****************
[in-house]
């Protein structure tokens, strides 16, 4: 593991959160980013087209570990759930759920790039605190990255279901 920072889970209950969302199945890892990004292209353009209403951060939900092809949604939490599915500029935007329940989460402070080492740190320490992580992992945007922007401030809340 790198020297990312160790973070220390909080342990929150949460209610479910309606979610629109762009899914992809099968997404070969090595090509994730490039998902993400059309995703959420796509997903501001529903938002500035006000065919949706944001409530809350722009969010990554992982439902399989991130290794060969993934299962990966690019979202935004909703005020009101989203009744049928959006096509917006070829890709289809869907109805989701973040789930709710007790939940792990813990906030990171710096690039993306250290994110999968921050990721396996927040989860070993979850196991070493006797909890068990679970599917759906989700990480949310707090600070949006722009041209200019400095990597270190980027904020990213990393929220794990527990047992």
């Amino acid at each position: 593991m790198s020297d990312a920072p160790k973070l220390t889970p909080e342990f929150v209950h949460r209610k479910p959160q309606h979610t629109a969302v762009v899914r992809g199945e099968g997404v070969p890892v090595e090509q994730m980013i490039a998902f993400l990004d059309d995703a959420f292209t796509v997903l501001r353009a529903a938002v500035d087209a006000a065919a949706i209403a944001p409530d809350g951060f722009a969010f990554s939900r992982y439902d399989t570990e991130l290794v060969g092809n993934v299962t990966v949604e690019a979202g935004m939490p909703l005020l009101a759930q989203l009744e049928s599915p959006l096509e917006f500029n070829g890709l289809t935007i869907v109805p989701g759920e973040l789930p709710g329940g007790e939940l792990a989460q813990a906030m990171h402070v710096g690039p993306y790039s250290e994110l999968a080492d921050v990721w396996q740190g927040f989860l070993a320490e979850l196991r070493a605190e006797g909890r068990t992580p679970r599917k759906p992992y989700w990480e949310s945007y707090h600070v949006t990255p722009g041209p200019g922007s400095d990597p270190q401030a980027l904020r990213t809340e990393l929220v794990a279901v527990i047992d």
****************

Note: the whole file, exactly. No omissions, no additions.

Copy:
[in-house]
């Protein structure tokens, strides 16, 4: 593991959160980013087209570990759930759920790039605190990255279901 920072889970209950969302199945890892990004292209353009209403951060939900092809949604939490599915500029935007329940989460402070080492740190320490992580992992945007922007401030809340 790198020297990312160790973070220390909080342990929150949460209610479910309606979610629109762009899914992809099968997404070969090595090509994730490039998902993400059309995703959420796509997903501001529903938002500035006000065919949706944001409530809350722009969010990554992982439902399989991130290794060969993934299962990966690019979202935004909703005020009101989203009744049928959006096509917006070829890709289809869907109805989701973040789930709710007790939940792990813990906030990171710096690039993306250290994110999968921050990721396996927040989860070993979850196991070493006797909890068990679970599917759906989700990480949310707090600070949006722009041209200019400095990597270190980027904020990213990393929220794990527990047992």
């Amino acid at each position: 593991m790198s020297d990312a920072p160790k973070l220390t889970p909080e342990f929150v209950h949460r209610k479910p959160q309606h979610t629109a969302v762009v899914r992809g199945e099968g997404v070969p890892v090595e090509q994730m980013i490039a998902f993400l990004d059309d995703a959420f292209t796509v997903l501001r353009a529903a938002v500035d087209a006000a065919a949706i209403a944001p409530d809350g951060f722009a969010f990554s939900r992982y439902d399989t570990e991130l290794v060969g092809n993934v299962t990966v949604e690019a979202g935004m939490p909703l005020l009101a759930q989203l009744e049928s599915p959006l096509e917006f500029n070829g890709l289809t935007i869907v109805p989701g759920e973040l789930p709710g329940g007790e939940l792990a989460q813990a906030m990171h402070v710096g690039p993306y790039s250290e994110l999968a080492d921050v990721w396996q740190g927040f989860l070993a320490e979850l196991r070493a605190e006797g909890r068990t992580p679970r599917k759906p992992y989700w990480e949310s945007y707090h600070v949006t990255p722009g041209p200019g922007s400095d990597p270190q401030a980027l904020r990213t809340e990393l929220v794990a279901v527990i047992d």